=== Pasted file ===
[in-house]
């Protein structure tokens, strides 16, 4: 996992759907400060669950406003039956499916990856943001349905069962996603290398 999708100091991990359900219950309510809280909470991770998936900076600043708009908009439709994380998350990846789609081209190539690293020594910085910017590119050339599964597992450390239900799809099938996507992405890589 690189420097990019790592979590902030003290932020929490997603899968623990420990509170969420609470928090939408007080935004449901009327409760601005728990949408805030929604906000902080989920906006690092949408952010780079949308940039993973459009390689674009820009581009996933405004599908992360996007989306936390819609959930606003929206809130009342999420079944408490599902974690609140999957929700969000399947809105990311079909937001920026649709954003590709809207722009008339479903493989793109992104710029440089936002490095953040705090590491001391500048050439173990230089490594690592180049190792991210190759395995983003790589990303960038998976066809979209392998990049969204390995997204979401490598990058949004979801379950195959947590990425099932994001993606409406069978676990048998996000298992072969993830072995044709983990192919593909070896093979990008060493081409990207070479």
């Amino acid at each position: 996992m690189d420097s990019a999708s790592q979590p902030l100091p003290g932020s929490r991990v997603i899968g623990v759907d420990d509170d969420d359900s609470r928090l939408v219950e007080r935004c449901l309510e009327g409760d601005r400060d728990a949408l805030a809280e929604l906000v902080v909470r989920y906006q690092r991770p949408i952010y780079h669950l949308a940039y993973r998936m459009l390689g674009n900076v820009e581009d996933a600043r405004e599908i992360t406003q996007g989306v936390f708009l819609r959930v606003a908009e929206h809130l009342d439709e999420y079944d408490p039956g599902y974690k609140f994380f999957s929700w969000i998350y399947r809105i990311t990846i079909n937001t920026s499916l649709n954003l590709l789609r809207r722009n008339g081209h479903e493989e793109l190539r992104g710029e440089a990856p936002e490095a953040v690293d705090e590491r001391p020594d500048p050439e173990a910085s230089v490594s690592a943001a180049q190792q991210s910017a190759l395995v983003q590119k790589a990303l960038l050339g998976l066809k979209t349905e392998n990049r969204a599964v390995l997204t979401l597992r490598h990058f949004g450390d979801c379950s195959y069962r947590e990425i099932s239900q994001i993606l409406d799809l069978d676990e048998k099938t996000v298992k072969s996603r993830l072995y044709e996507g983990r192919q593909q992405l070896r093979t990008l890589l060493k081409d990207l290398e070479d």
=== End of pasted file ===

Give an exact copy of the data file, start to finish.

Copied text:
[in-house]
């Protein structure tokens, strides 16, 4: 996992759907400060669950406003039956499916990856943001349905069962996603290398 999708100091991990359900219950309510809280909470991770998936900076600043708009908009439709994380998350990846789609081209190539690293020594910085910017590119050339599964597992450390239900799809099938996507992405890589 690189420097990019790592979590902030003290932020929490997603899968623990420990509170969420609470928090939408007080935004449901009327409760601005728990949408805030929604906000902080989920906006690092949408952010780079949308940039993973459009390689674009820009581009996933405004599908992360996007989306936390819609959930606003929206809130009342999420079944408490599902974690609140999957929700969000399947809105990311079909937001920026649709954003590709809207722009008339479903493989793109992104710029440089936002490095953040705090590491001391500048050439173990230089490594690592180049190792991210190759395995983003790589990303960038998976066809979209392998990049969204390995997204979401490598990058949004979801379950195959947590990425099932994001993606409406069978676990048998996000298992072969993830072995044709983990192919593909070896093979990008060493081409990207070479």
């Amino acid at each position: 996992m690189d420097s990019a999708s790592q979590p902030l100091p003290g932020s929490r991990v997603i899968g623990v759907d420990d509170d969420d359900s609470r928090l939408v219950e007080r935004c449901l309510e009327g409760d601005r400060d728990a949408l805030a809280e929604l906000v902080v909470r989920y906006q690092r991770p949408i952010y780079h669950l949308a940039y993973r998936m459009l390689g674009n900076v820009e581009d996933a600043r405004e599908i992360t406003q996007g989306v936390f708009l819609r959930v606003a908009e929206h809130l009342d439709e999420y079944d408490p039956g599902y974690k609140f994380f999957s929700w969000i998350y399947r809105i990311t990846i079909n937001t920026s499916l649709n954003l590709l789609r809207r722009n008339g081209h479903e493989e793109l190539r992104g710029e440089a990856p936002e490095a953040v690293d705090e590491r001391p020594d500048p050439e173990a910085s230089v490594s690592a943001a180049q190792q991210s910017a190759l395995v983003q590119k790589a990303l960038l050339g998976l066809k979209t349905e392998n990049r969204a599964v390995l997204t979401l597992r490598h990058f949004g450390d979801c379950s195959y069962r947590e990425i099932s239900q994001i993606l409406d799809l069978d676990e048998k099938t996000v298992k072969s996603r993830l072995y044709e996507g983990r192919q593909q992405l070896r093979t990008l890589l060493k081409d990207l290398e070479d």